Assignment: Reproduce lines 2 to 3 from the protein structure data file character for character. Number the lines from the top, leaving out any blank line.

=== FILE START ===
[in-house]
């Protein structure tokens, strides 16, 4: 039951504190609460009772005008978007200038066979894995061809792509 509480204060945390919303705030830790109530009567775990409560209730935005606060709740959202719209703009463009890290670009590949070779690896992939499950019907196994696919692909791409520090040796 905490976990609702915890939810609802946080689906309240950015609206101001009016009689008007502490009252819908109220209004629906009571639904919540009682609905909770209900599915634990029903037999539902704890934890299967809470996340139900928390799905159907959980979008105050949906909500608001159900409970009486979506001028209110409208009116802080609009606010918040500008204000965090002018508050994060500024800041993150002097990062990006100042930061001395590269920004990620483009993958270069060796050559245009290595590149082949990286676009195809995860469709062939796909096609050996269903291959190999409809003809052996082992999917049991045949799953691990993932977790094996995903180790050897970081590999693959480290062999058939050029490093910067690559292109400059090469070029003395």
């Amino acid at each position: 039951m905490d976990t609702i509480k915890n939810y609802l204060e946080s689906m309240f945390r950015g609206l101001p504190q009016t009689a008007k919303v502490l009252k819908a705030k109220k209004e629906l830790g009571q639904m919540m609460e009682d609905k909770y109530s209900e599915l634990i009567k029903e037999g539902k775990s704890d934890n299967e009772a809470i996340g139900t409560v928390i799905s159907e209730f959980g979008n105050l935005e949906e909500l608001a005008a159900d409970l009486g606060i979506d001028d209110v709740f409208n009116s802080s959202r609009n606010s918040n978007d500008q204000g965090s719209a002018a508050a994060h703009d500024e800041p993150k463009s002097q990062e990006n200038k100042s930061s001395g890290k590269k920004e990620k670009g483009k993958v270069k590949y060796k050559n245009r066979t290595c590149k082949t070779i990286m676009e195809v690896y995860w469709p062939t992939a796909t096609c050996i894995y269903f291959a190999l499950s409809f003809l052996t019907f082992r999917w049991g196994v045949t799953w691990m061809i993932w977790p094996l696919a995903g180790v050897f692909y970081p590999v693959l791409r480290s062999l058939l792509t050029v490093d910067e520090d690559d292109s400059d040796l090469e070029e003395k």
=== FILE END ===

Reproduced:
């Protein structure tokens, strides 16, 4: 039951504190609460009772005008978007200038066979894995061809792509 509480204060945390919303705030830790109530009567775990409560209730935005606060709740959202719209703009463009890290670009590949070779690896992939499950019907196994696919692909791409520090040796 905490976990609702915890939810609802946080689906309240950015609206101001009016009689008007502490009252819908109220209004629906009571639904919540009682609905909770209900599915634990029903037999539902704890934890299967809470996340139900928390799905159907959980979008105050949906909500608001159900409970009486979506001028209110409208009116802080609009606010918040500008204000965090002018508050994060500024800041993150002097990062990006100042930061001395590269920004990620483009993958270069060796050559245009290595590149082949990286676009195809995860469709062939796909096609050996269903291959190999409809003809052996082992999917049991045949799953691990993932977790094996995903180790050897970081590999693959480290062999058939050029490093910067690559292109400059090469070029003395």
């Amino acid at each position: 039951m905490d976990t609702i509480k915890n939810y609802l204060e946080s689906m309240f945390r950015g609206l101001p504190q009016t009689a008007k919303v502490l009252k819908a705030k109220k209004e629906l830790g009571q639904m919540m609460e009682d609905k909770y109530s209900e599915l634990i009567k029903e037999g539902k775990s704890d934890n299967e009772a809470i996340g139900t409560v928390i799905s159907e209730f959980g979008n105050l935005e949906e909500l608001a005008a159900d409970l009486g606060i979506d001028d209110v709740f409208n009116s802080s959202r609009n606010s918040n978007d500008q204000g965090s719209a002018a508050a994060h703009d500024e800041p993150k463009s002097q990062e990006n200038k100042s930061s001395g890290k590269k920004e990620k670009g483009k993958v270069k590949y060796k050559n245009r066979t290595c590149k082949t070779i990286m676009e195809v690896y995860w469709p062939t992939a796909t096609c050996i894995y269903f291959a190999l499950s409809f003809l052996t019907f082992r999917w049991g196994v045949t799953w691990m061809i993932w977790p094996l696919a995903g180790v050897f692909y970081p590999v693959l791409r480290s062999l058939l792509t050029v490093d910067e520090d690559d292109s400059d040796l090469e070029e003395k």